When it comes to legalization, there are plenty of reasons that activists can supply. The only ones that count, however, are the ones that politicians embrace.
When it comes to legalization, there are plenty of reasons that activists can supply. The only ones that count, however, are the ones that politicians embrace. Without their support, our message tends to fall on deaf ears. Justin Trudeau may have summed up one of the most compelling arguments for conservatives to cling to for the cause in an address at an economic conference on Wednesday.
The first one is, young people have easier access to cannabis now, in Canada, than they do in just about any other countries in the world. [Of] 29 different countries studied by the U.N., Canada was number one in terms of underage access to marijuana. And whatever you might think or studies seen about cannabis being less harmful than alcohol or even cigarettes, the fact is it is bad for the developing brain and we need to make sure that it’s harder for underage Canadians to access marijuana. And that will happen under a controlled and regulated regime.
The other piece of it is there are billions upon billions of dollars flowing into the pockets of organized crime, street gangs and gun-runners, because of the illicit marijuana trade, and if we can get that out of the criminal elements and into a more regulated fashion we will reduce the amount of criminal activity that’s profiting from those, and that has offshoots into so many other criminal activities. So those are my focuses on that.
I have no doubt that Canadians and entrepreneurs will be tremendously innovative in finding ways to create positive economic benefits from the legalization and control of marijuana, but our focus is on protecting kids and protecting our streets.
Trudeau knows how to speak in a way that all sides can understand and get on board with. That’s part of the reason he is the Prime Minister. His first point is that legalization is the only way to limit access to minors. Dealers aren’t required to check ID. They don’t follow the rules; if they did, they wouldn’t be dealing in the first place.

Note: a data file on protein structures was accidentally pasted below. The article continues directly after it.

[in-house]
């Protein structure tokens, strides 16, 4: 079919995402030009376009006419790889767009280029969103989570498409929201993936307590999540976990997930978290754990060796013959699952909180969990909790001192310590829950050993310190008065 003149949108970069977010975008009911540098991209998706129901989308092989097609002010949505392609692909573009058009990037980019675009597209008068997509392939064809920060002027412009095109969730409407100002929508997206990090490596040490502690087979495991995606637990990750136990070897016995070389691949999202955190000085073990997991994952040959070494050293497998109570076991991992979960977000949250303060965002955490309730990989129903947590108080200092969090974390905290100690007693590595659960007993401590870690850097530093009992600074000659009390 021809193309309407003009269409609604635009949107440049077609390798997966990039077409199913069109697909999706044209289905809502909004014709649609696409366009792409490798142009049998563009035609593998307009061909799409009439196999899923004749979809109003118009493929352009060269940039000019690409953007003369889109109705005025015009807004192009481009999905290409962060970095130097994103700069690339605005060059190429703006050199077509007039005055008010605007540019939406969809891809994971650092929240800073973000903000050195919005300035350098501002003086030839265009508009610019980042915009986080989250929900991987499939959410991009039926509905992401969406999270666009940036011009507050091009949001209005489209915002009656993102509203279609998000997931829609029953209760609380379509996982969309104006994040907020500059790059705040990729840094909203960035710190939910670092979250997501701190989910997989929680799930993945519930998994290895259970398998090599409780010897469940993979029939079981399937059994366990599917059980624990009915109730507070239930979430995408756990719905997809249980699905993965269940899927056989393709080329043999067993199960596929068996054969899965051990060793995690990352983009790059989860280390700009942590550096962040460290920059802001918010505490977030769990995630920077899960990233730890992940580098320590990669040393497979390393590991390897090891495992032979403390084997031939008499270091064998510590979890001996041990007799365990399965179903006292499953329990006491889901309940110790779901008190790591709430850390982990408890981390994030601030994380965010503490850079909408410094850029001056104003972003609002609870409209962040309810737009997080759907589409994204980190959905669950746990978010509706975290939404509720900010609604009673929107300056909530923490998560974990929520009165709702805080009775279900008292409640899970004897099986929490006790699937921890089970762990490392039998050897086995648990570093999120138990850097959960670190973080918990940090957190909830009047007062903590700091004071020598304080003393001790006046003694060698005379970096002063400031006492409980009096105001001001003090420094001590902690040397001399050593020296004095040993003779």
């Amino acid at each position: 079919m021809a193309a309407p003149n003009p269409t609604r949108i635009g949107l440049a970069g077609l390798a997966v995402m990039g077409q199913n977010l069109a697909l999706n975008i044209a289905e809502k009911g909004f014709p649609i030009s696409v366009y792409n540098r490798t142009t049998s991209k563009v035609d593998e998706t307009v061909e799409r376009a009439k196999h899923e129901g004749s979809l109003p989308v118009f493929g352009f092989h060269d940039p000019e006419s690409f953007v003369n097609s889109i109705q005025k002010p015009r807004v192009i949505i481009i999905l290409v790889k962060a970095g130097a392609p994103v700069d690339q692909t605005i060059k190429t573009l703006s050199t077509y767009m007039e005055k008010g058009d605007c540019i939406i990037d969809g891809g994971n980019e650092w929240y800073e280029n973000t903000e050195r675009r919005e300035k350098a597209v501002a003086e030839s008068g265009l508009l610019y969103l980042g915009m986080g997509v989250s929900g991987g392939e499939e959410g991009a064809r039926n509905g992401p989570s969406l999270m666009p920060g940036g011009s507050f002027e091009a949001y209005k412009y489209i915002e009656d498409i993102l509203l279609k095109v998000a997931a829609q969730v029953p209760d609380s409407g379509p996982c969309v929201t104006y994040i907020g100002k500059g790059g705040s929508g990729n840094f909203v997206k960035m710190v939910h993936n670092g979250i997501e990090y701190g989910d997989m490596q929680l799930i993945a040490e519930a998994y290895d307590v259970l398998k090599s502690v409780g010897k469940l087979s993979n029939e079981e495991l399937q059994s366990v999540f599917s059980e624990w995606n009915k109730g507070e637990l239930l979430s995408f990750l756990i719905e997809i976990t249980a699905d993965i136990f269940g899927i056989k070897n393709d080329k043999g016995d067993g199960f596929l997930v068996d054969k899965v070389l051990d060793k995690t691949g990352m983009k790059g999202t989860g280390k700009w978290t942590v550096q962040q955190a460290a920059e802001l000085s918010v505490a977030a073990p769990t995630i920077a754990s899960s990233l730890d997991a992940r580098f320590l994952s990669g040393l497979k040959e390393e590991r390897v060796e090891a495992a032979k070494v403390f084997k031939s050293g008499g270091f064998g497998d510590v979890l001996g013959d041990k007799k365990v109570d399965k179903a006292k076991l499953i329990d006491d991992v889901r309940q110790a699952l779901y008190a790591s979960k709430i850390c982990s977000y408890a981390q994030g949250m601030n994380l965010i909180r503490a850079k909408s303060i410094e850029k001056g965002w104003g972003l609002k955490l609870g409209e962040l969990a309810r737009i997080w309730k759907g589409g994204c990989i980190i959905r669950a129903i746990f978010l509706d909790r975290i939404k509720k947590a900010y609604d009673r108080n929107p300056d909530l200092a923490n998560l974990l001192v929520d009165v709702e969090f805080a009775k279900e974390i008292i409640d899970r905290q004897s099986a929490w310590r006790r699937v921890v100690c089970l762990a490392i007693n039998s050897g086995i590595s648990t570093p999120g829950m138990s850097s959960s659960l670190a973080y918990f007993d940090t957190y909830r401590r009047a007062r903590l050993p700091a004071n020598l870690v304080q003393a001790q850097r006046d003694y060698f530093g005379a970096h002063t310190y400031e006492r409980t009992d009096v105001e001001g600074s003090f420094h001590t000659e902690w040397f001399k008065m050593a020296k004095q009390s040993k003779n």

Whether we think it is safer than alcohol and cigarettes or not, we don’t want any of those things in the hands of children. Medical use is one subject, recreational use is a completely different one.
The truth is that as long as there is a need or want, there will be an enterprising mind ready to make a profit catering to it. The choice we are left with is who is going to benefit from those profits? Will it be criminal elements or the public? Will the profits go to buying guns or building schools?
There is an old Native American tale that fits the situation perfectly. There are two wolves in every man, and in this analogy society as well. One is dangerous and filled with hate. The dangerous wolf is the one that we let feed on the profits of imprisoning people for a personal choice, the one that fuels militarized police and black market violence. It is the one that tears apart families and ruins futures.
The other wolf is filled with peace and only fights when it must. It is joy, compassion, love. It is the good that we could do with an open and honest legal system. It is the taxes and jobs, the medicine and joy we could have by accepting cannabis as a personal choice.
The legend says that the wolf who will win is the one we feed. Which one would you prefer?
What do you think of what Trudeau had to say? Is his argument for legalization one that even your conservative friends and family can get on board with? Tell us what you think on social media or in the comments below.